A new consortium is planning to connect high-definition TVs with mobile devices via a thin cable that will optimize audio and video collected on mobile devices to be viewed on TV displays and at the same time charge the mobile device. And while the mobile device is charging, the consumer can use the TV’s remote control to operate the smart phone, or the person can use the smart phone to work the remote control.
The MHL Consortium (Mobile High-Definition Consortium) was formed in April and is supported by TV and mobile device manufacturers Nokia Corp., Sony Corp., Samsung Corp., Toshiba and silicon chip provider Silicon Image Inc. Along with the founders, a number of companies are adopting the standard.
The consortium, which is displaying its wares at next week’s Consumer Electronics Show in Las Vegas, expects products on the market early next year. It forecasts that in 2011, millions of mobile devices will be MHL-enabled as well as millions of mobile displays (think TVs) will be MHL-enabled, said Tim Wong, president of the consortium.
There are seven key features to the MHL standard:
Uncompressed 1080p video link;
Surround sound-quality audio link;
The cable charges the mobile device when it is in use;
The product can be used with existing remote controls;
The product uses the same content protections that the HDMI standard uses today;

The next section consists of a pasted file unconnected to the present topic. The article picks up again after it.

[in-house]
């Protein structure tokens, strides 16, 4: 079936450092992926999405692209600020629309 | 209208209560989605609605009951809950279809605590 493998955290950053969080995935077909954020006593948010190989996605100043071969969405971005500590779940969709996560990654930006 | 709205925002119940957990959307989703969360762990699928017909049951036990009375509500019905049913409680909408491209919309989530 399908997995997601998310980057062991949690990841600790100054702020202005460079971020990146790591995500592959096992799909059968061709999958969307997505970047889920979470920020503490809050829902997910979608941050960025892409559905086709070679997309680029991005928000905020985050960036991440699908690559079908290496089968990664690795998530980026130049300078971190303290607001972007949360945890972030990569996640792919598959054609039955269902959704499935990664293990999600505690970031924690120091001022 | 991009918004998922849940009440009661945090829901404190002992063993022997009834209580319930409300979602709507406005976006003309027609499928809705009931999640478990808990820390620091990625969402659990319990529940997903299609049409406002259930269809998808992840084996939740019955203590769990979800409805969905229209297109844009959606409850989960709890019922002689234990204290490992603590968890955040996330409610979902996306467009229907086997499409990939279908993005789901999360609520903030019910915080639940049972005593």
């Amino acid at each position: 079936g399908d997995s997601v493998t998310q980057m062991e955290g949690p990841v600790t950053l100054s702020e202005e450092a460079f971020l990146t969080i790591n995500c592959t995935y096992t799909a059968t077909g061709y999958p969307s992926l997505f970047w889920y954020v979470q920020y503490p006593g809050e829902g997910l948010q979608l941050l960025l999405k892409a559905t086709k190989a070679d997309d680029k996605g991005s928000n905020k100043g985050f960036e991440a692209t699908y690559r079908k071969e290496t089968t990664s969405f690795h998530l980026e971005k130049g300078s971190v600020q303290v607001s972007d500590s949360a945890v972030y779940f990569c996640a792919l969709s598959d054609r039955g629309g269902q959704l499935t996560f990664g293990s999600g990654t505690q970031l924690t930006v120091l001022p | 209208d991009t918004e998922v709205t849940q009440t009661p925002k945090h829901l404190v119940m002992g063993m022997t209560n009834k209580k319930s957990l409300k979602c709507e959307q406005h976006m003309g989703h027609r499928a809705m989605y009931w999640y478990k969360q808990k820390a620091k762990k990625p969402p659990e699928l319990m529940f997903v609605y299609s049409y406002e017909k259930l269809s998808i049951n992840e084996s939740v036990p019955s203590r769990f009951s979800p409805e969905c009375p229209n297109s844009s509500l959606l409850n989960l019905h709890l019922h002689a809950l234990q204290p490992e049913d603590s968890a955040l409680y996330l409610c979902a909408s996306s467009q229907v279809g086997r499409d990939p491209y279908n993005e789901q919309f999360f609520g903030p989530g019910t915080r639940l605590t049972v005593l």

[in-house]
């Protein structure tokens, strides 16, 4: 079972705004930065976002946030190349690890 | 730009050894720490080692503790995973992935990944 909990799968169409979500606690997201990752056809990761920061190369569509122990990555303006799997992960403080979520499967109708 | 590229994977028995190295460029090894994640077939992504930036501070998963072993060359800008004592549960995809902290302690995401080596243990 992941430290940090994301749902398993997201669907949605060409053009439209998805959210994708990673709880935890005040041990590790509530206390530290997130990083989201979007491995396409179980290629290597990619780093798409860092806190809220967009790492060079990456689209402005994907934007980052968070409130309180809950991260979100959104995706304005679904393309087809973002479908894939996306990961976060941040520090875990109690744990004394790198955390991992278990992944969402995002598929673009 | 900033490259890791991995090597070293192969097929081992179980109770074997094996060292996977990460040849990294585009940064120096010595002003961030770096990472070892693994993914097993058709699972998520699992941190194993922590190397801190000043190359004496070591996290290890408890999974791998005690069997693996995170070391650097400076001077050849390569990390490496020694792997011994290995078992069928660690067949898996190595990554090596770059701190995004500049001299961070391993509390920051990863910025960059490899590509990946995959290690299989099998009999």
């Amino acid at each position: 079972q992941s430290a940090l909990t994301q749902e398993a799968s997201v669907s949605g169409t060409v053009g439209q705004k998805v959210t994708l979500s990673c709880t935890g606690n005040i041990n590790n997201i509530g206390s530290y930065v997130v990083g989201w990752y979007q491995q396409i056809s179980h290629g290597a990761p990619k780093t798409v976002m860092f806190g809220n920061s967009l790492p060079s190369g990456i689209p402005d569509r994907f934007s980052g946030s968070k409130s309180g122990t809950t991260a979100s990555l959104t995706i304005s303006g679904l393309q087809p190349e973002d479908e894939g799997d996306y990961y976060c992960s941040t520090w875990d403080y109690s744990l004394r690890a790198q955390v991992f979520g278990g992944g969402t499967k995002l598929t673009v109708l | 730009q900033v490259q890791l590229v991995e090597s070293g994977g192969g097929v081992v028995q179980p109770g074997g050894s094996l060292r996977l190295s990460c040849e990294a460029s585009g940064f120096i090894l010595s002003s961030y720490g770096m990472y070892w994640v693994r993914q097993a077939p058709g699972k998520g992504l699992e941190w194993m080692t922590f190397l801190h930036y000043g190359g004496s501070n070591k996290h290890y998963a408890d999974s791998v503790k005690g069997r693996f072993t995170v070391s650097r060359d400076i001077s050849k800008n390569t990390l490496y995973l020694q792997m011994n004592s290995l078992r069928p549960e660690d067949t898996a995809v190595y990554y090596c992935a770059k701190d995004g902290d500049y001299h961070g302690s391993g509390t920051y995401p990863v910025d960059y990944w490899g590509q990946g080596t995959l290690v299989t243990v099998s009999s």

The cable is thin and portable;
And it works with existing TVs via an HDMI dongle.
The standard cable length will be two meters but the consortium expects some cables to be as long as five meters. Wong said he can envision that game makers will want cables that can reach from the TV to the couch.
“People are using their smart phones for everything. Being able to provide a high-quality audio/visual experience is huge and that’s why MHL is here,” Wong said. Going forward, mobile device makers will integrate more high-definition capabilities into their devices. As people take high-resolution photos and video, and as people download more high-definition content on their smart phones, they want to be able to view that content whenever and on whatever display they want.
“The mobile device is a key source for high-definition content and entertainment so the device needs to be integrated with the high-def TV,” said Brad Bramy, director of marketing for the organization. “Over the next year you are going to see HD content more prevalent on mobile devices.”
The consortium found that it didn’t want to add another port to a mobile device or to a TV display, so the cable uses the device’s existing USB port and the TV’s existing HDMI port. However, HDMI ports have 19 pins to connect, which makes them pretty unforgiving. The MHL cable has only five ports so it can tolerate more.
Because it can be a challenge to keep mobile devices charged, the MHL cable also recharges the mobile device when it is plugged in. “The TV becomes a recharging station,” Bramy noted.
While the consortium initially is targeting mobile devices and high-definition TV manufacturers, it believes the product could also be used in in-vehicle and in-flight entertainment systems, the mobile office, media players and home theaters. In the enterprise, employees on the road could give their presentation from their smart phone on a computer display and at the same time, charge their phone, Bramy noted.